The Greene County Planning Commission deferred a vote on Aug. 21 for a special use permit (SUP) that would have allowed an apartment complex on U.S. Route 29 south, near the Holly Hill subdivision.
The planning commission approved 3-1 a rezoning for the nearly eight-acre plot from R-1 residential to R-2 residential, the highest density allowed prior to the deferral. Commissioner Bill Saunders was not present at the meeting last week.
Meteoric Ventures LLC requested the rezoning of the land, which is about a quarter mile north from the Greene County/Albemarle County boarder. The applicant also submitted an application for an SUP to allow 120 age-restricted apartments on the property.
By-right zoning would allow 28 single-family residences, or four per acre and at R-2 with six per acre, that number becomes 46 on that land.
Planner Stephanie Golon said government agencies used that number to submit their comments on the project.
It’s estimated the apartments would bring 866 new daily vehicle trips with 57 new morning peak hour trips and 69 new afternoon peak hour trips on U.S. 29.
Golon said using parallel road systems could help alleviate that, and recommended a 24-foot access road, with easements, to the adjacent southern parcel.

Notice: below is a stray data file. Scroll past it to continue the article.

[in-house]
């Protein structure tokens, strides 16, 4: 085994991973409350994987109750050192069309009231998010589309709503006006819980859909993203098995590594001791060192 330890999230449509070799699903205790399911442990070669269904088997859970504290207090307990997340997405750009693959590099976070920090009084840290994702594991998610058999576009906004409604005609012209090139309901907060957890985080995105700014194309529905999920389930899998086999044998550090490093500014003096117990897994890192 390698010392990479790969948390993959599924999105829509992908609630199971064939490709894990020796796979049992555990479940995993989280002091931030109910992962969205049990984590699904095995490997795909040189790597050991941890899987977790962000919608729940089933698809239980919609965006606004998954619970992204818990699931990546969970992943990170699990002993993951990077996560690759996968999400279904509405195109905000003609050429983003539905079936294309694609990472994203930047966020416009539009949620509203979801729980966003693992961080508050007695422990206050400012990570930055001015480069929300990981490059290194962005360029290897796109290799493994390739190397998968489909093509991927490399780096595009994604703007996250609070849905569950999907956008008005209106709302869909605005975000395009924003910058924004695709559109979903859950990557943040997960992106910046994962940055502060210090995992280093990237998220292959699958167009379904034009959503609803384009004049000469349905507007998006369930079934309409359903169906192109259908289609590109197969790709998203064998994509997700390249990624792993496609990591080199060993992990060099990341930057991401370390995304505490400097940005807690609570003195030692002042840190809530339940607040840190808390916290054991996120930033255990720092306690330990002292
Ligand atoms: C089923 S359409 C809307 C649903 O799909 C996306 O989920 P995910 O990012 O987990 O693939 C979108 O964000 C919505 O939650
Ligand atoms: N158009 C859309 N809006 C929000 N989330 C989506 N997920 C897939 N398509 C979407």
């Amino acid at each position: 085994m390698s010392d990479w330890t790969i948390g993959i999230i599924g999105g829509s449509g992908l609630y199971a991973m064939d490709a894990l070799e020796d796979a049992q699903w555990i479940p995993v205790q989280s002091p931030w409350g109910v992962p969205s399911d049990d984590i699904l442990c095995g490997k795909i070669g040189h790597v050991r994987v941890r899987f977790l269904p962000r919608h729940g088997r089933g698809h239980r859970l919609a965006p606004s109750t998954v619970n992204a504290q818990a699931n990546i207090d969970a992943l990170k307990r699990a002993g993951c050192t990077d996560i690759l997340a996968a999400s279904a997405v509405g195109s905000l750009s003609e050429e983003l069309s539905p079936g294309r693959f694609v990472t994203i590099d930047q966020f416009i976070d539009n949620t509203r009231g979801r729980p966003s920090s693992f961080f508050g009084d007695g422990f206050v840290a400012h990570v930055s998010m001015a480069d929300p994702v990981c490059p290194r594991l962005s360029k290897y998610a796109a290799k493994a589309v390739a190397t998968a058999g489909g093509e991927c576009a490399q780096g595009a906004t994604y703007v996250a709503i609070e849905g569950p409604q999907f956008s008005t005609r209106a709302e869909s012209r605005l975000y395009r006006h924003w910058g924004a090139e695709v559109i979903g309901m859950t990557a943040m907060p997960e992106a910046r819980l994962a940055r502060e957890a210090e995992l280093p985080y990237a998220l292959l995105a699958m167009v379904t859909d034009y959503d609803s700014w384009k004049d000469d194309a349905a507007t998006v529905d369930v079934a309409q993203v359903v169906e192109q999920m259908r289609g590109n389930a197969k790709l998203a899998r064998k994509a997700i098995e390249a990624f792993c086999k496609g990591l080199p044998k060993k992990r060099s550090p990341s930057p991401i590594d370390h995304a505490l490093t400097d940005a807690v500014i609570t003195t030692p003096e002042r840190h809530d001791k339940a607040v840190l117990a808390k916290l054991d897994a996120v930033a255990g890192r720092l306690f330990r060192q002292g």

“What we’ve seen in the past applications, and this one, is it’s a different type of dwelling unit than the sprawling detached single-family dwellings that we see in other locations in Ruckersville,” she said.
Applicant Jonathan Feldmann noted the building would be four stories tall with 240 parking spaces. He said according to the market analysis “55-plus independent living is the ideal concept. There is no real competition in the market for that but significant demand.”
There were only two speakers during the rezoning public hearing, but both were against the development.
“I live in the Holly Hill development and I can tell you that traffic is a mess in the mornings,” said Jeff Marthinuss. “If you leave at the wrong time you’re sitting in [Washington], D.C.-type traffic.”
Commissioner Steven Kruskamp Jr., who voted against the rezoning, said he travels through that area every day on his way to work.
“I can’t help but foresee a lot of issues compounded if we were to raise the density of that plot,” he said.
Commissioner John McCloskey said he supports the rezoning but would like to keep it at six dwellings per acre.
“I understand the traffic considerations and those are real and need to be addressed,” said Commissioner Ron Williams.
With many questions about the SUP, the applicant asked to have it deferred until at least the Oct. 16 planning commission meeting.